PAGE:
There’s more to it than that, obviously, but that’s the executive summary version.

  4. Peter says:

    There have been apparently several course changes and altitude changes. I rather would use time to study satellite images from the northern route.

  5. Simon Gunson says:

    Forget the cargo, if a generator was under-performing pilots may have run two generators in parallel. In that case current would naturally want to flow to the under-performing generator only prevented by a simple diode (one way gate). If the original generator was faulty however and a voltage difference of 12-15 volts or more developed the diode preventing current reversal would overheat and explode causing an electrical fire in the avionics bay beneath and behind the cockpit (a la Egyptair Flight 667) A fire would have burned through the pressure hull in minutes decompressing the aircraft. The oil worker reported an explosion followed by a fire which went out by itself.

  6. GlueBall says:

    Billie Vincent of the FAA is NOT an airline pilot, for if he were he would know that a cargo fire would NOT switch the transponder into STANDBY. Human fingers had turned the knob four (4) clicks counterclockwise from TA/RA position to STBY. A cargo fire/smoke would first sound an alarm in the cockpit and not instantly cut electric power to the radios for pilots to be unable to transmit an emergency message. There are five (5) independent sources of electrical power to VHF-1 (the captain’s radio) Two engine driven generators, Ram Air Turbine, APU generator (when running) and battery. There is no way for a cargo fire to INSTANTLY cut all sources of electrical power and making the crew incapable of reporting to ATC a turn-back. Besides, the autopilot remained powered to steer the jet for another 6 hours. …but somehow there wasn’t any power to any of three (3) VHF radios and two (2) HF radios? Billie Vincent’s story is impractical reality.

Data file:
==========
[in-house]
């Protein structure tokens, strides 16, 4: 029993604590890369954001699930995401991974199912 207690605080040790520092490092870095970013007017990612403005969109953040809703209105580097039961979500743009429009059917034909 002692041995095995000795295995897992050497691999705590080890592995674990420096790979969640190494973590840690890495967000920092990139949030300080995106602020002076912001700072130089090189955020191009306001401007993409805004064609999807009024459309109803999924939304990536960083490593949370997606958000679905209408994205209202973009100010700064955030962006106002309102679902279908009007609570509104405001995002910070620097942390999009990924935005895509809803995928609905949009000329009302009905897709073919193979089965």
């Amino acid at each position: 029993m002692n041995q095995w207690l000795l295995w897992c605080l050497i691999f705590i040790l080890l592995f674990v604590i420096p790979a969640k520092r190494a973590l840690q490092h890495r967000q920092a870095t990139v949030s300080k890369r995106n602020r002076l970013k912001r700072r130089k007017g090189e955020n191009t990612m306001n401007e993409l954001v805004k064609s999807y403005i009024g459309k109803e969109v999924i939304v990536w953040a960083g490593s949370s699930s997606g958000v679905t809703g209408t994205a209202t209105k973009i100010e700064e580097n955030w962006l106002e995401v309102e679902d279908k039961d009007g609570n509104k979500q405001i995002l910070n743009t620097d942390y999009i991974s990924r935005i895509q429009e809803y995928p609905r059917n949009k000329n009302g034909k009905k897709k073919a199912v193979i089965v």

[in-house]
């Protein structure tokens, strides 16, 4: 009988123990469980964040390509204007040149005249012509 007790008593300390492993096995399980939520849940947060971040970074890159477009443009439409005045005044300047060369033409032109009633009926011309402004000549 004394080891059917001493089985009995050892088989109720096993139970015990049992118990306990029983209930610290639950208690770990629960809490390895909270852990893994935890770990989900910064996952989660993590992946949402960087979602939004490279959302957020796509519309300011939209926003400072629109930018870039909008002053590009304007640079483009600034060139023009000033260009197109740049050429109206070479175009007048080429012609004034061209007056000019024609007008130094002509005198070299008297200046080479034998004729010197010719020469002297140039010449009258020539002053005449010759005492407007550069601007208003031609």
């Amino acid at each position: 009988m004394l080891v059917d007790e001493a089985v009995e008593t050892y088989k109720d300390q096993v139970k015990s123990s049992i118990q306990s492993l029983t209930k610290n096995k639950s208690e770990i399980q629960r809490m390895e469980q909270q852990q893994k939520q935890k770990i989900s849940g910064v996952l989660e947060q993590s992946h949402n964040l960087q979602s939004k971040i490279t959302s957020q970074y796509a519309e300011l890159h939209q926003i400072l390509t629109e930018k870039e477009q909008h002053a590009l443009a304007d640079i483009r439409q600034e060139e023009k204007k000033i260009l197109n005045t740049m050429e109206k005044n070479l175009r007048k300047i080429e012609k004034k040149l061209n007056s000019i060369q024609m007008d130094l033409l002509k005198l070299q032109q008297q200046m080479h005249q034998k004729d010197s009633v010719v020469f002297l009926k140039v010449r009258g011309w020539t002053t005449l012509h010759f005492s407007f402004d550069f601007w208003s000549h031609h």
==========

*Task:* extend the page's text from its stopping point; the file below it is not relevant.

7. Adam says:

    If the crew were aware of an on-going fire and trying to fight it, wouldn’t there have been an attempt at making some sort of Mayday call?

  8. Simeon says:

    Cargo should be the key of the mistery

  9. dk gorrell says:

    Consider a fire in the E&E compartment that penetrates one of the pilot’s O2 lines. Major oxygen fire that quickly incapacitates the pilots, damages the radio rack and disables the transponder and com radios during the time while the crew is trying to fight the fire and head for a divert field. The first turn is accomplished and then the crew is disabled. The oxygen bottle is depleted, nothing else in the E&E compartment is particularly flammable, so the fire goes out before the FCCs are disabled. Now the airplane soldiers on, with maybe just basic FCC stability keeping it from crashing until the fuel is exhausted. end.
    (Remember – there is NO conclusive evidence that the transponder was “turned off” – just that it stopped transmitting/responding. The course change could just as easily have been accomplished with the Heading Bug rather than the FMC. A fire in the cockpit would require such intense action that a useless -at the time- radio call to ATC would have been far down the priority list.)

    Has anyone looked at the accident report from EgyptAir 667 in 2011?

  10. Steven says:

    The Show-Off Theory